Posted in Blog, Mental Health

Divine Intervention: Black Mental Health & Coltan

Thursday was wild. I’ve signed up to a Tutoring agency and yesterday was my first session with a student but I’m sick with a cold. I spent the entire day in bed and the session was booked for 5pm. I didn’t want to cancel, so I booked an Uber to take me to the student’s house. There was surge pricing (bastards), but I had no choice, so already I’m out of pocket.

The driver’s a brother. Cool. We start chatting. I tell him I’m on my way to work and I’m a tutor but my main thing is actually I’m a student in Mental Health and Psychology. He asks what I want to do with that, and my reply is that I want to be a therapist, because I have a special interest in Cultural Psychology and Racism.

His interest is piqued.

Uber Driver: “Racism?” 

Me: “Yeah.” 

He explains that he’s been doing his own research in to racism. We began to talk about how the English and Americans like to meddle in international affairs, mess around in their conflict and then paint an ugly picture it to the rest of the world, and he asked me if I would call that racism. I said 100% yes sir. 

He asks where I’m originally from (St. Lucia), and then he responds with his life story. Now if you know me in real life, usually I don’t appreciate a life story (I have a short attention span LOL). But this is phenomenal.

This guy’s name is Jean-Louis and he’s from the Democratic Republic of Congo where the mineral Coltan is mined – the mineral which is used in mobile phones and laptops. Coltan is traded in conflict in surrounding countries such as Rwanda.

According to this article by Ciara Torres-Spelliscy, Blood on Your Handset (2013), money from minerals sold, is being funded back into the violence of the war and kept from the people. There is a strong image that Africans are prone to guerilla-type tactics, when it comes to warfare and this has nothing to do with any International influence whatsoever. You can also seem to find evidence of this in William G. Thom’s article on the Congo-Zaire Civil War conflict. This is untrue, unfair and racism.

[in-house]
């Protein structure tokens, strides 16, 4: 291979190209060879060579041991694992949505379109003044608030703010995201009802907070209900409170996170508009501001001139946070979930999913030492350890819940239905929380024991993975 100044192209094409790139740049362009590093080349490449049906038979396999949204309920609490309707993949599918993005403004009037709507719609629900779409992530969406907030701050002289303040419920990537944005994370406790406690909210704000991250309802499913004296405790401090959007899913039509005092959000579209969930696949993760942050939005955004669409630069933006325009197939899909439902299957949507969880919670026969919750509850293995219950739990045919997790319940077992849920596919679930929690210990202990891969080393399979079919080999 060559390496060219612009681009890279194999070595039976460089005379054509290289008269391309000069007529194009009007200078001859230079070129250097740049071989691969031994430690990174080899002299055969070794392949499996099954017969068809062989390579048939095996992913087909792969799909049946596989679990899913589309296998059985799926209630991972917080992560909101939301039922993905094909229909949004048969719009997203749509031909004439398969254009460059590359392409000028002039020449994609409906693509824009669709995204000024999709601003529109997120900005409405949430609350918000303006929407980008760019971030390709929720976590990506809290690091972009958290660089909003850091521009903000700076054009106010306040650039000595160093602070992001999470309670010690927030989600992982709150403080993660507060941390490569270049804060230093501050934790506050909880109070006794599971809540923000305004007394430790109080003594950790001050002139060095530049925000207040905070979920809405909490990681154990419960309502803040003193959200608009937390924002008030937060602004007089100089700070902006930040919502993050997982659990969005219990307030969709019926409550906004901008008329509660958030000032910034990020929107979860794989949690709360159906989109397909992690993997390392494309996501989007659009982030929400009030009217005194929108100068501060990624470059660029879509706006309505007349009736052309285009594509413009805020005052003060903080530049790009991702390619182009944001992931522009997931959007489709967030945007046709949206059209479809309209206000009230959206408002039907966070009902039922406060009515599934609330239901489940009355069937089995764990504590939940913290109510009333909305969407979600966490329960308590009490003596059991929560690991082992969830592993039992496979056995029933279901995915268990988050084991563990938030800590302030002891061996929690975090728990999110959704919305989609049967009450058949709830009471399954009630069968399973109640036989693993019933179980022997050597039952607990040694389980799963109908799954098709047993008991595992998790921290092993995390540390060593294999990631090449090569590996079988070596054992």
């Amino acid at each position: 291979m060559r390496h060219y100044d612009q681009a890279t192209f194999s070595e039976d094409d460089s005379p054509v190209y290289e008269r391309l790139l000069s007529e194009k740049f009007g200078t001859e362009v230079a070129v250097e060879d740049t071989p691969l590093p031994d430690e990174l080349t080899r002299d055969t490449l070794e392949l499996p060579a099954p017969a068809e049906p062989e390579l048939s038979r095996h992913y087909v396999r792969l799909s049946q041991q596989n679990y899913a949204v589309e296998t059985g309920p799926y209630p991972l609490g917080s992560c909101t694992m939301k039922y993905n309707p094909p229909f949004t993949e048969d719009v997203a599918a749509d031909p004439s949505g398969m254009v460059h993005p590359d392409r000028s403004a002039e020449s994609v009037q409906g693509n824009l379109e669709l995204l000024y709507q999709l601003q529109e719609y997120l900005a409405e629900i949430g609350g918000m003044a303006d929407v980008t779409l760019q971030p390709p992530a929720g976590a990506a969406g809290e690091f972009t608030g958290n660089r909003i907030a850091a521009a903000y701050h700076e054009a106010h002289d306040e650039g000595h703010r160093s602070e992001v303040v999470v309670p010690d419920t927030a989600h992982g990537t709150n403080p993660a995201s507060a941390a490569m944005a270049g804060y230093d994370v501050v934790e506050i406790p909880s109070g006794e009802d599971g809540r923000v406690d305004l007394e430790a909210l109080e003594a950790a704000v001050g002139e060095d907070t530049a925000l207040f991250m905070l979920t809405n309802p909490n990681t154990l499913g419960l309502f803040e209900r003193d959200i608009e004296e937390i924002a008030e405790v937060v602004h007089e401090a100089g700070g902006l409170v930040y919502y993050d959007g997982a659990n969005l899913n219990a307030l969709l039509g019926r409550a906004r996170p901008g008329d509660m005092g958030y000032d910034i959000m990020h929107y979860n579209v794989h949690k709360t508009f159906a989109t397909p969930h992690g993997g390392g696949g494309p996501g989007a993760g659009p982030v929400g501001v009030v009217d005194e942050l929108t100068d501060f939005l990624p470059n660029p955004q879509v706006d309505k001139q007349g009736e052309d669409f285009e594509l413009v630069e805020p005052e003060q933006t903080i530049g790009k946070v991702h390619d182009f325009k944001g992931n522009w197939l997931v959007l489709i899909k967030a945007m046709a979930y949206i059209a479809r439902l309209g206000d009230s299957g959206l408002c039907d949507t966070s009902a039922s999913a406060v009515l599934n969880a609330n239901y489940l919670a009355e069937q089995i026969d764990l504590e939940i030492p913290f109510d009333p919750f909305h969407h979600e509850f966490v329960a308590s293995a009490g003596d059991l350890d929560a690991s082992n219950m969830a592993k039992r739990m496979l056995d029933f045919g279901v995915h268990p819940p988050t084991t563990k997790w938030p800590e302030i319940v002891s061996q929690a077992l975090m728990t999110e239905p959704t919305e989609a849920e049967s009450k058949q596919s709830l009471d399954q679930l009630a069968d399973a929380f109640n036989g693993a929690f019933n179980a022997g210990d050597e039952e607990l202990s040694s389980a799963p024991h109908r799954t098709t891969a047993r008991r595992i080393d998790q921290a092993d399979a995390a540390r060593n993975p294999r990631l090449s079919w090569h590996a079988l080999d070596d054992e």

Who is funding this violence?


Who is supplying the arms?


Who is whispering into the ears of the enemies?

And all of this stems back to colonialism and slavery…

People were also forced to flee their countries and cross the borders into the surrounding countries for refuge, such as the Democratic Republic of Congo, causing conflict – Jean-Louis told me that the number of people probably the population of St Lucia have been murdered in his country and I believe him. This is ALL BECAUSE OF INTERFERENCE BY THE WEST.

I’ve often wondered what the psychological impact has had upon these people, after what they have lived through, seen and done. I was in Secondary school during one of the wars in Rwanda and Sierra Leone in the late nineties, where refugees fled to the UK and I went to school and Church with some of these people and of course their accounts were very different to what was shared in the media. I often wonder how they deal with their PTSD in adulthood in the UK, which is something Jean-Louis and I discussed, because they would be angry about their past traumas, but have nowhere to express that anger, so instead of therapy which would provide a safe space to express their pain, they would be incarcerated or sectioned. This is racism. This then also has a cyclical psychological and mental health impact upon generations of Black children, which is not being dealt with.

Jean-Louis assures me that the land is not poor; the Democratic Republic of Congo is surrounded by rainforest and therefore, is fertile and self-sufficient. This links back to the lie from the “Blood on Your Handset” article, that the people from the Democratic Republic of Congo are using violence to populate money to fund for food, when in actual fact, they are living on fertile land already and are being forced against their will to work for tax purposes and to sell coltan to the West. That is racism.

After all of this meddling, what is left?

Broken Black people. That is what is left.

And the next time you hear somebody telling you that racism is over, get over it, show them this piece please and tell them to fuck off.



I’m Cece Alexandra and I have Epilepsy. Since being diagnosed, my life has changed significantly. After studying and teaching Humanities and Literature for all of my adult life, I was bullied and lost my job a month before qualifying to become an English Teacher. Once you fail the Teacher Training course in England, you cannot ever retrain; I then became too sick to work because of my Epilepsy. I am now currently studying an MSc in Mental Health Psychology with the University of Liverpool. My disability provokes me into raising awareness for invisible disabilities, which I also actively partake in with Epilepsy Action. Part of that awareness is to help fight against invisible disability discrimination - I believe that this behaviour is not cognitively unconscious; modern society is actively partaking in a hierarchy of disabilities and I believe that there is not enough psychological research to prove this. I am also clinically interested in Cultural Psychology - particularly Collectivist Culture, and wish to pursue this further in my academic career.

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